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ONE SIDE OF THE COIN
on 17 February 2013
First off, I want to point out that, even though this review will be largely negative in tone, this album is still worth buying. Please note that, my disparaging remarks here are in regards to how this album compares to other recordings by Cope and shouldn't be taken to refer to where this album sits in the grand scheme of things or in relation to the output of any of Cope's contemporaries.
Julian cope always had a foot in two seperate camps. Right from the get go with the Teardrops the blue eyed choir boy pop was balanced out by numbers that could could be considered as dark passengers: mutated bad trips usually found on the B.sides of the (sometimes) chart climbing A. sides. I know people to this day who never got Cope or the Teardrops - seemingly, these people struggle with the dichotomy they perceive as existing between these two representations. Personally, I always felt that these people missed the subtlety here: one doesn't have to apply too much concentration to realise that, nine times out of ten, the "poppier" numbers - the A. Sides if you will, were every bit as perverse and unsettling as the material which was overtly "darker". Funnily enough however, given my definition here, I feel St. Julian is as near as Cope came to becoming (intentionally??) one dimensional. Most of the songs here (but by no means all) are missing the depth and subtlety - the dark peversity if you will - of Cope at his best. Think of something like "Arnold Lane" by Pink Floyd. What makes that song notable is that it's subject matter is dressed up in sing song pop. This is the twist. This is what provides depth and the unsettling power of the number. This is generally what Cope had always done with his own overtly melodic material. On this album however, the conceit Cope was attempting was to ACTUALLY BE VACUOUS AND SHALLOW. Everything, from his image, to his lyrics to the songs themselves was an attempt at surface and one dimensionality. It obviously worked as it provided him with a second bite at the pop star apple - hence the title and sleeve pose: second coming (geddit?) (Incidentally, that this sleeve pose is struck in a scrap yard may betray something of Cope's cynicism about his undertaking at the time).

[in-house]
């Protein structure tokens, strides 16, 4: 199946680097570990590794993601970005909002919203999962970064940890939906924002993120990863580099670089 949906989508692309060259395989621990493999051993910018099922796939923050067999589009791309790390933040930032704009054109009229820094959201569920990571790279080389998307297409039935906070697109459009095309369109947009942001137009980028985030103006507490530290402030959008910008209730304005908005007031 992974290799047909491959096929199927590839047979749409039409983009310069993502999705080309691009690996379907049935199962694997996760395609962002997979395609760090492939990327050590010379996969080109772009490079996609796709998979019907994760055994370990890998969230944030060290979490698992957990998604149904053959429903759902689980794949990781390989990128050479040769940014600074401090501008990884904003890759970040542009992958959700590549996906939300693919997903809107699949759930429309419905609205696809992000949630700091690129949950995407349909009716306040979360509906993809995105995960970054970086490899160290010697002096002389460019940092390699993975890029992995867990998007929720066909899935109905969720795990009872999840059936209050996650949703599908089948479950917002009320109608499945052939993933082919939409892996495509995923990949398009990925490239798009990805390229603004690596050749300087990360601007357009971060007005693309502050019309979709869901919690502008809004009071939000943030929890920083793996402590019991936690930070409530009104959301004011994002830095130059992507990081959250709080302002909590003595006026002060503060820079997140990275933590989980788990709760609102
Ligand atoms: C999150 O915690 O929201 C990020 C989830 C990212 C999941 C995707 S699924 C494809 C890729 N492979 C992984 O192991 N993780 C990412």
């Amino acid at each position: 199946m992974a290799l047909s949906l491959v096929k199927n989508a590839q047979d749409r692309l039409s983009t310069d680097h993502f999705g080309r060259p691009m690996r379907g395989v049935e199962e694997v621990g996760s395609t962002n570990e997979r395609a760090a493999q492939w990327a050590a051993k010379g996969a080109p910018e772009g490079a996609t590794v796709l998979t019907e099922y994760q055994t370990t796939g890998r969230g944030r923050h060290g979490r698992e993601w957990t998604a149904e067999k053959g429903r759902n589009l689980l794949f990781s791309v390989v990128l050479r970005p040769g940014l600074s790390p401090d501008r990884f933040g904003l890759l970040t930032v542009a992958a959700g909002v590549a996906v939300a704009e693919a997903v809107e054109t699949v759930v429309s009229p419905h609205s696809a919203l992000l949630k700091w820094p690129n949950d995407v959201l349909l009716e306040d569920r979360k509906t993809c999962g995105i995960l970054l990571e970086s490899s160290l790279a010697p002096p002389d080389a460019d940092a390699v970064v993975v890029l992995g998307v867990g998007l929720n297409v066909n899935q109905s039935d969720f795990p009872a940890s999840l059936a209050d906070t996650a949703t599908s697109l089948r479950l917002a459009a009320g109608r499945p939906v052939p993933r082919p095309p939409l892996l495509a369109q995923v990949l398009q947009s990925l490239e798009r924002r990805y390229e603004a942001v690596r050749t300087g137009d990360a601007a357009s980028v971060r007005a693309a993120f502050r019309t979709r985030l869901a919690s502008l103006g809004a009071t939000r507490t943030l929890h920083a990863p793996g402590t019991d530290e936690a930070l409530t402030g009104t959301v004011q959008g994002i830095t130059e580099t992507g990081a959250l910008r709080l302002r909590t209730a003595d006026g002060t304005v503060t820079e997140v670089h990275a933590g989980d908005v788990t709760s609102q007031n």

I love Julian Cope but have paid no attention to his recorded output since "Twenty Mothers". This is because, for me, he was always at his best when playing with melody and subtleties. I've heard nothing from him in almost twenty years now - my friend still doggedly buys Cope's albums so I do get to hear them once at least - that suggests to me he has interest any longer in this aspect of his talent. Fair enough. For me the first sign of this change in emphasis (albeit in very different form here to his work over the past couple of decades) can be found on St. Julian. The sound of the album was grating at the time: produced to be "Big" and "Eighties"; this may have become "charming" and redolent of an era now time has passed although I suspect only to music journalists who aren't old enough to have lived through it the first time around.
For me Julian Cope's best solo albums are: "World Shut Your Mouth", "Fried" and "JehovahKill". Coincidentaly - and I know Cope agrees with this as well - received wisdom is that the follow up to St. Julian: "My Nation Underground" is a naff album and nowhere near as good as it's predecessor. This brace of albums share a particular version of Cope; a particular representation of COPE THE POP STAR. Cope being big on metaphor possibly felt he was running out of enthusiasm for this particular image of himself by the second album here. This, coupled with events occuring in his personal and professional life at the time of recording "My Nation Underground" has led him ever since to condemn the album as a distasteful failure. To my mind, however, it has always been the far superior of the two albums. True it still has that eighties production and does sound very dated now but there is seemingly (to my ear) more depth, both lyrically and in the arrangemets on this album than there is to St. Julian and, given a choice, I would have slumped for "MNU" being re-issued if it had to have been one of the two. In saying this however, I wish someone would get around to re-issuing World Shut Your Mouth: yes, I have it on vinyl but it's 2013 and I want to put it on my IPod damn it!!
(Interestingly, given my review here, one of my vinyl album shelves collapsed a few years ago and all the records on that shelf came crashing to the ground; narrowly missing my head. Everything was ok however with the only damage being a bend in one Lp sleeve: St. Julian! Go figure.).